Medication abortion is still legal in California and across the U.S.
A preliminary U.S. Supreme Court order today preserves the U.S. Food and Drug Administration’s two-decade-old approval of the abortion pill mifepristone until a lower federal court hears the full merits of the case.
Ahead of the Supreme Court’s highly anticipated decision, California Democratic lawmakers and members of the state’s Future of Abortion Council gathered Tuesday to reaffirm the state’s commitment to protecting abortion rights.
“We want folks to know that we’re here, and we remain steadfast in our determination to respond appropriately,” Gov. Gavin Newsom said during the press conference.
Backed by Assembly Speaker Anthony Rendon, Senate pro Tempore Toni Atkins, Attorney General Rob Bonta, Legislative Women’s Caucus Chair Sen. Nancy Skinner and other top Democrats, Newsom announced his intention to introduce legislation that would blunt any future legal action in California.
Newsom intends to introduce legislation protecting pharmacists who dispense abortion pills and shoring up the state’s supply chain of the drugs but was unable to offer specifics Tuesday.
Temporarily halting a lightning round of conflicting rulings that has played out in the lower courts over the past two weeks, today’s order allows mifepristone to stay on the market unrestricted.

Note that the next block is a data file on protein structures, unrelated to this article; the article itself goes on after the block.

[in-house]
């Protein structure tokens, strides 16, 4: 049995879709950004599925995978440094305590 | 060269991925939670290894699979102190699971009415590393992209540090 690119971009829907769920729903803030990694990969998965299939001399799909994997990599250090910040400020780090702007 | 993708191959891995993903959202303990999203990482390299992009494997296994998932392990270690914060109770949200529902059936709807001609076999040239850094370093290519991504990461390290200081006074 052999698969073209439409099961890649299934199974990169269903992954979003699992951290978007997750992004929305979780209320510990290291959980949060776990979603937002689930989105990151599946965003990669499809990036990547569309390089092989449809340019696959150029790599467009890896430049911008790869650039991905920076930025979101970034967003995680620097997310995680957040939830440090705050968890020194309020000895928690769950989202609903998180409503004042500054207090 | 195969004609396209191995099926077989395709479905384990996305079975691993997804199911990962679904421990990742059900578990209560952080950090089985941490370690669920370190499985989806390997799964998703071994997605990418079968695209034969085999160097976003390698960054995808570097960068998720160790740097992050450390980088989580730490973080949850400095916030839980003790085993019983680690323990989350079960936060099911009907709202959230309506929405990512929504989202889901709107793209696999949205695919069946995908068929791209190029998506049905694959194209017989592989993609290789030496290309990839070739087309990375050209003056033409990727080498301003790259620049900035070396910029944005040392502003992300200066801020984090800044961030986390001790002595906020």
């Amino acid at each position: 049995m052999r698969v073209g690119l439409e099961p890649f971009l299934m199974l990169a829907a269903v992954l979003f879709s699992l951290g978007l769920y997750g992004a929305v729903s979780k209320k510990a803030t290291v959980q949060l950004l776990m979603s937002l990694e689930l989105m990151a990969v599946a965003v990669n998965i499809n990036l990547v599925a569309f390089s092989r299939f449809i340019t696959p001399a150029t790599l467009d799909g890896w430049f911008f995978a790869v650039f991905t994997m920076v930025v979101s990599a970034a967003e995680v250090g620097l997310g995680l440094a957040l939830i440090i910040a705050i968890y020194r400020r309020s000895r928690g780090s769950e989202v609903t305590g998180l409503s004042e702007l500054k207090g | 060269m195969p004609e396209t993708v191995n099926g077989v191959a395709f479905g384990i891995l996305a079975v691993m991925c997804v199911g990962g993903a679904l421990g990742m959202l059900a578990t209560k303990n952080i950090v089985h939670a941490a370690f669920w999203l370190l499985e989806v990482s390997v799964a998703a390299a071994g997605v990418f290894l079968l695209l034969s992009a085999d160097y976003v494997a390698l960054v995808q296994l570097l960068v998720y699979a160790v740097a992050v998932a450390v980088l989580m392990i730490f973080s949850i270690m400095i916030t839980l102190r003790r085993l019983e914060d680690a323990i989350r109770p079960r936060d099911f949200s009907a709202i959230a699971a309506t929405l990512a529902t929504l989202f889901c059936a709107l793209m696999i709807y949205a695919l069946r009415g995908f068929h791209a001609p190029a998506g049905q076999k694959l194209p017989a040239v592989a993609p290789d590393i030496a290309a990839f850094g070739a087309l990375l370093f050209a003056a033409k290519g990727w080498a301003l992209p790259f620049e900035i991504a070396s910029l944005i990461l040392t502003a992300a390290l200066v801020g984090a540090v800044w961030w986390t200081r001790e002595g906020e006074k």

California lawmakers, however, will be hard pressed to prevent the original Texas federal court decision from impacting abortion access and providers in the state if it eventually stands. The Texas court case that precipitated the Supreme Court’s order challenges the authority of the U.S. Food and Drug Administration to approve pharmaceutical drugs for market: It’s a challenge that reaches across state lines regardless of party politics.
“The reality is we’re not immune,” Planned Parenthood Affiliates of California President Jodi Hicks said.
The recent court decisions have clearly disrupted California’s carefully laid plans to protect abortion rights, with officials scrambling behind the scenes to prepare and react. The state did not join a separate lawsuit out of the Eastern District of Washington state in which a federal judge ruled mifepristone availability must remain untouched in the 17 Democrat-led states and District of Columbia that were part of the case.
California Attorney General Bonta said Tuesday the state’s decision was “intentional” and “deliberate” to stay in the good graces of the FDA rather than “suing the federal government.”
“We believe there need to be states that collaborate with the federal government,” Bonta said.
Representatives from the Washington state and Oregon attorneys general offices, who are leading the case, declined to confirm whether California was asked to join the lawsuit. Several FDA legal scholars, however, questioned why California did not join the litigation, which seeks to permanently remove “excessively burdensome regulation” that includes additional documentation and certification requirements for doctors and pharmacies to prescribe the drug.